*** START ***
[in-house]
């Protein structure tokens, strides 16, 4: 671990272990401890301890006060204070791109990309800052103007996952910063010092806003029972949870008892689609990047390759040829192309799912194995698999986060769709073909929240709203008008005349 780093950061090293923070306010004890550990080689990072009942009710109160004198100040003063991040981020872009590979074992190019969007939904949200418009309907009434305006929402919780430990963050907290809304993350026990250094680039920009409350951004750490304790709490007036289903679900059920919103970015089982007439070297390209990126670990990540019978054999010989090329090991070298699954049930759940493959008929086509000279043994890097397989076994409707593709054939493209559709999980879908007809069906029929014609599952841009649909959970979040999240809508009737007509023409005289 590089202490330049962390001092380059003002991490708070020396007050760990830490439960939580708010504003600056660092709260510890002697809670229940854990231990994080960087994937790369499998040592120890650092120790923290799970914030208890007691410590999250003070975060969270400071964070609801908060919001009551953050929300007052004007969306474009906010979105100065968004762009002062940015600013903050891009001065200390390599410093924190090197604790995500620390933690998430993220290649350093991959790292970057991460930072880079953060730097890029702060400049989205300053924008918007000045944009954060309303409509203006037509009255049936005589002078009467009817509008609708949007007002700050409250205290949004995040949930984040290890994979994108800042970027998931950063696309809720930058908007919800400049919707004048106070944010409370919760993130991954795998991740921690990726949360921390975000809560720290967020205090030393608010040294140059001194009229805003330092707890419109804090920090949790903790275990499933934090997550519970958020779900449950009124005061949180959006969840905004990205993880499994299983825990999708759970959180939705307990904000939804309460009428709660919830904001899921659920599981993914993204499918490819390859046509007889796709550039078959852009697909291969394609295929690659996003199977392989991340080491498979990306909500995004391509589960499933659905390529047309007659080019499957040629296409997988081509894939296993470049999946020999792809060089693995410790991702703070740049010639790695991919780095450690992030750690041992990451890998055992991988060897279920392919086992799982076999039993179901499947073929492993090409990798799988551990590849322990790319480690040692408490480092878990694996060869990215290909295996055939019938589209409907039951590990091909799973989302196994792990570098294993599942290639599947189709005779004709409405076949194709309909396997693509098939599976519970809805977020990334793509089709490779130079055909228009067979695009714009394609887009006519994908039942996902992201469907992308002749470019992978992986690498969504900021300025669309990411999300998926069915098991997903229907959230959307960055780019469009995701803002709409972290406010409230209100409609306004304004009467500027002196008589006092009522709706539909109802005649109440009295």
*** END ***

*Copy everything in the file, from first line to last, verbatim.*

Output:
[in-house]
């Protein structure tokens, strides 16, 4: 671990272990401890301890006060204070791109990309800052103007996952910063010092806003029972949870008892689609990047390759040829192309799912194995698999986060769709073909929240709203008008005349 780093950061090293923070306010004890550990080689990072009942009710109160004198100040003063991040981020872009590979074992190019969007939904949200418009309907009434305006929402919780430990963050907290809304993350026990250094680039920009409350951004750490304790709490007036289903679900059920919103970015089982007439070297390209990126670990990540019978054999010989090329090991070298699954049930759940493959008929086509000279043994890097397989076994409707593709054939493209559709999980879908007809069906029929014609599952841009649909959970979040999240809508009737007509023409005289 590089202490330049962390001092380059003002991490708070020396007050760990830490439960939580708010504003600056660092709260510890002697809670229940854990231990994080960087994937790369499998040592120890650092120790923290799970914030208890007691410590999250003070975060969270400071964070609801908060919001009551953050929300007052004007969306474009906010979105100065968004762009002062940015600013903050891009001065200390390599410093924190090197604790995500620390933690998430993220290649350093991959790292970057991460930072880079953060730097890029702060400049989205300053924008918007000045944009954060309303409509203006037509009255049936005589002078009467009817509008609708949007007002700050409250205290949004995040949930984040290890994979994108800042970027998931950063696309809720930058908007919800400049919707004048106070944010409370919760993130991954795998991740921690990726949360921390975000809560720290967020205090030393608010040294140059001194009229805003330092707890419109804090920090949790903790275990499933934090997550519970958020779900449950009124005061949180959006969840905004990205993880499994299983825990999708759970959180939705307990904000939804309460009428709660919830904001899921659920599981993914993204499918490819390859046509007889796709550039078959852009697909291969394609295929690659996003199977392989991340080491498979990306909500995004391509589960499933659905390529047309007659080019499957040629296409997988081509894939296993470049999946020999792809060089693995410790991702703070740049010639790695991919780095450690992030750690041992990451890998055992991988060897279920392919086992799982076999039993179901499947073929492993090409990798799988551990590849322990790319480690040692408490480092878990694996060869990215290909295996055939019938589209409907039951590990091909799973989302196994792990570098294993599942290639599947189709005779004709409405076949194709309909396997693509098939599976519970809805977020990334793509089709490779130079055909228009067979695009714009394609887009006519994908039942996902992201469907992308002749470019992978992986690498969504900021300025669309990411999300998926069915098991997903229907959230959307960055780019469009995701803002709409972290406010409230209100409609306004304004009467500027002196008589006092009522709706539909109802005649109440009295």